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Running a business

The remote worker’s guide to the galaxy in 2023, Part 1: Let’s talk about QuickBooks® Online

My alarm went off at 4 a.m. today. By 5 a.m., I was working out in my home gym that I started building during the pandemic. A little after 6 a.m., I am in the shower, then getting dressed, coffee brewed in a french press; let’s face it, once you experience that, you’ll never have another K-cup ever again. By 7 a.m., I am in my home office watching a video I needed to watch before a 7:30 a.m. Zoom class I am taking.

I’m taking a leadership class based on Brene Brown’s Dare To Lead program. My client, pLink, is a certified facilitator for this class.

I am doing my best to stay focused on the class, but I have a client who needs to pay about $50,000 to a sizable list of contractors who will get very restless if their payments don’t arrive on time. The client pings me in Slack to let me know of a correction in the Google Sheet I prepared to summarize how much each contractor is getting paid.

At the first break, I go in to make the correction, let the client know, and then I am back to focusing on the class. Another message pops up with another correction. Another break and it’s fixed.

Meanwhile, my assistant pops up on Discord with a question about how to respond to someone’s email. This could mean new money—and that is always a priority, so I write her a quick answer and then go back to focusing on the class.

Between what I am focusing on (or trying to) and the distractions I have, I make a lot of pivots throughout the day. And I rely heavily on notifications that let me know what needs my attention. My favorite thing I can do in Slack is if I click over and realize a message is not something I can address immediately, I can mark the message unread. This keeps that marker on there, which rings my bell every time I look at Slack until I address it.

While all of this is going on inside my house, I have a construction crew outside finishing up on some work that we had put off since the start of the pandemic. We are very excited to have this done, especially given how much time we spend here at home. While the rest of the world returns to “normal,” we are still keeping our distance and staying home.

Some people spend thousands of dollars to go on vacation and get away. We (my wife, The Mighty Goddesses, and I) decided to make our home the perfect place to “get away.”

During one of our breaks from the class, I walk outside with my wife and we talk to one of the guys to get some questions answered. Then back inside to continue class.

As you can imagine, it’s a bit noisy outside, so my dogs are barking a lot. I mute my microphone on the Zoom call out of respect.

And I make no apologies. This is the world we live in today. This is the life of a remote worker.

The class is over at 2 p.m. I take a look at my Google Calendar. I have a 15-minute discovery call at 3:15 p.m., and a personal call at 4 p.m.

I was working remotely for about seven years by the time the pandemic started. For me the pandemic was just another day, but for many, it was a major shift.

Early on in 2020, I ran a webinar on remote work that was based on helping people with the software and equipment they were going to need in order to get set up to work from home. CPA Academy picked it up, shared it on their platform, and didn’t charge me like they normally would, because Scott Zarret felt it was such an important and valuable topic.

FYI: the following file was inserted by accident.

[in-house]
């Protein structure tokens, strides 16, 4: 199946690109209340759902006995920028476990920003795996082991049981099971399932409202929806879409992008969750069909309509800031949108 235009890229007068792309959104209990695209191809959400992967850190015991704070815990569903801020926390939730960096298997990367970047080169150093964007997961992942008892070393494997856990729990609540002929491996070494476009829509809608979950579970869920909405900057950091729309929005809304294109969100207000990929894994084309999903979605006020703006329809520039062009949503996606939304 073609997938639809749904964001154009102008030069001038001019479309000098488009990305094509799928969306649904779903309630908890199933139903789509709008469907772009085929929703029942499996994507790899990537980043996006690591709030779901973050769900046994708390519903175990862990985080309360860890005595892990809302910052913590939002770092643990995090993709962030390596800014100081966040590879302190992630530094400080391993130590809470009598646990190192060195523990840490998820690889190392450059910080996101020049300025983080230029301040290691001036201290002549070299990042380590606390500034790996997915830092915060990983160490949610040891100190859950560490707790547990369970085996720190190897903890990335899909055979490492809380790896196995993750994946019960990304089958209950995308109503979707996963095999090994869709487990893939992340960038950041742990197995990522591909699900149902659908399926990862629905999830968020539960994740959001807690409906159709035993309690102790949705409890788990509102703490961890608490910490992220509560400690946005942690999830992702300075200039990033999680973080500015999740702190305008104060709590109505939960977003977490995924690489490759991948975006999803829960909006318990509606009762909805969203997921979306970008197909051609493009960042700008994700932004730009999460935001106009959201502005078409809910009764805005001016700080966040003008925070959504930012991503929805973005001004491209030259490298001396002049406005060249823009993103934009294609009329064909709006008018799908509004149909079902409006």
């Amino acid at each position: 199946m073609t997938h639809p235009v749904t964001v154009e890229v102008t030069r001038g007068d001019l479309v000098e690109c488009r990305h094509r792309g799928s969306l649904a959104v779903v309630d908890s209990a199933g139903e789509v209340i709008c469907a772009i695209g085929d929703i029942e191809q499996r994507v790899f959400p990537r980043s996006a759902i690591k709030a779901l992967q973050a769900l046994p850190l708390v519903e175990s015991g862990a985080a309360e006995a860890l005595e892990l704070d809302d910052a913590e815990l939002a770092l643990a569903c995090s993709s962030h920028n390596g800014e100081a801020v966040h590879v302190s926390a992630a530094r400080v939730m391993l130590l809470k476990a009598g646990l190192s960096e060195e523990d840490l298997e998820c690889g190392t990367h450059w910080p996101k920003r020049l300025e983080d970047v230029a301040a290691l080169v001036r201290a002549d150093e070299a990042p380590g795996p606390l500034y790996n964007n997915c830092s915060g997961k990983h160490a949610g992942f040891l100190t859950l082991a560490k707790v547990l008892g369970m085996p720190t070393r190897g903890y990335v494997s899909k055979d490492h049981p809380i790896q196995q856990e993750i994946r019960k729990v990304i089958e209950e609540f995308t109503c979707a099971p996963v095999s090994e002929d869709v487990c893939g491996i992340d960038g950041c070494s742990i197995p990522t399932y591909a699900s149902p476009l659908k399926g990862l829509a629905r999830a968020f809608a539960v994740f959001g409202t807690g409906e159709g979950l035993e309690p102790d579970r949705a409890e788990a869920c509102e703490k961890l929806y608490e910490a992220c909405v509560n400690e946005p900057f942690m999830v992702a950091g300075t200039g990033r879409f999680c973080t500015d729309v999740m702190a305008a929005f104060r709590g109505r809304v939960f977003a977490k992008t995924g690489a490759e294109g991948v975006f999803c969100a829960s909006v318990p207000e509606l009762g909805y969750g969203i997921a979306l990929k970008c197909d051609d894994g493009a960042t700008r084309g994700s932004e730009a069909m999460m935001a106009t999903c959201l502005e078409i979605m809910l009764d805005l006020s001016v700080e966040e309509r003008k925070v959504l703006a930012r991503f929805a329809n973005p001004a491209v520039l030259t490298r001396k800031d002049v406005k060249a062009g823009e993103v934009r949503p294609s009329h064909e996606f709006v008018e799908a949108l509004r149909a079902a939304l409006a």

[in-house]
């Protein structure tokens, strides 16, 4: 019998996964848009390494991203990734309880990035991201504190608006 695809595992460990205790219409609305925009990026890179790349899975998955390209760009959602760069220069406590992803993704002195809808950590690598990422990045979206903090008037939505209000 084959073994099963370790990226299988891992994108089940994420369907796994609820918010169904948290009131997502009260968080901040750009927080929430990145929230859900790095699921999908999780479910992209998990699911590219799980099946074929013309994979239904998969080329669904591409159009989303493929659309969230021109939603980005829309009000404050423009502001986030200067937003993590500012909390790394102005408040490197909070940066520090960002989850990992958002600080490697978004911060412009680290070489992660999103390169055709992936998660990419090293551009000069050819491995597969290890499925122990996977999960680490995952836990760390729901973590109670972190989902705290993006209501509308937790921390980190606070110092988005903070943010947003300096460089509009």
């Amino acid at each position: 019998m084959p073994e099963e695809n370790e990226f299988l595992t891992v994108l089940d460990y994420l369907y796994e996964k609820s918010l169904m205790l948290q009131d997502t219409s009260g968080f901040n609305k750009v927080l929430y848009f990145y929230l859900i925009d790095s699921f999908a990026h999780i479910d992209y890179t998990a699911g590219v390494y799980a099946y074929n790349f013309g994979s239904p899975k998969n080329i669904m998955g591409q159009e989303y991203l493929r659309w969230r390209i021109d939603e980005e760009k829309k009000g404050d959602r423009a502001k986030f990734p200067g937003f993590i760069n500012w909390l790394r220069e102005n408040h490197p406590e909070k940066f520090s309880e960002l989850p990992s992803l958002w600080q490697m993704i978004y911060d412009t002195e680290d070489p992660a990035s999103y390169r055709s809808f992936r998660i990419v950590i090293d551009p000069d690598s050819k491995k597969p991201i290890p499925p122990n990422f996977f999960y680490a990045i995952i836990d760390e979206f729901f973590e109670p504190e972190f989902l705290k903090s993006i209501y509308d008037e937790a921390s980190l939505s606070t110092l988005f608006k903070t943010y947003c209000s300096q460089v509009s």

As you would expect, during the pandemic we experienced a dramatic increase in the number of people working remotely. No shock there, no need to look at the numbers. It’s boring already!

Now people and companies are faced with the choice. Go back to the office or stay remote? Some companies are requiring employees to come back, others are not. Some are offering a hybrid of working from home and in the office.

What’s next for the remote workforce?

What has changed?

The main thing that has changed is the number of choices we have, and that gives rise to some important considerations, in terms of culture, features, and benefits.

Here’s your guide to the galaxy if you’re planning to stick it out as a remote worker in 2023.

To run your business remotely, you’ll need a bunch of apps. Let’s break them down into categories and then choices. Then I’ll discuss the benefits and limitations of each. These are, of course, my opinions based on my experience.

Let’s talk about QuickBooks Online

Years ago, my friend and colleague Doug Sleeter used to give a talk at a lot of conferences about “chunkification” of processes. In his diagram, you would see QuickBooks® Online at the center, and surrounding it would be all of the apps for everything you have to manage. These things would be “tangent” to your accounting information, but not the actual accounting information.

You have things such as your CRM, project management, and even apps that do touch the accounting, including bill pay and receipt management.

The point is that the accounting system is at the center of everything, and if we’re talking about remote work in 2023, I think it’s worth noting that you’ll want a solid accounting system that lends itself to remote work—and that means QuickBooks Online.

There are those out there who will tell you that QuickBooks Online doesn’t work for all businesses. Don’t listen to them. There are people who say they can and those who say they can’t. Both are usually right!

If you are just getting started and not familiar with QuickBooks Online, there are plenty of resources out there to learn it, as well as accounting and bookkeeping in general. That’s one of the advantages of using one of (if not the) most widely used cloud accounting software applications.

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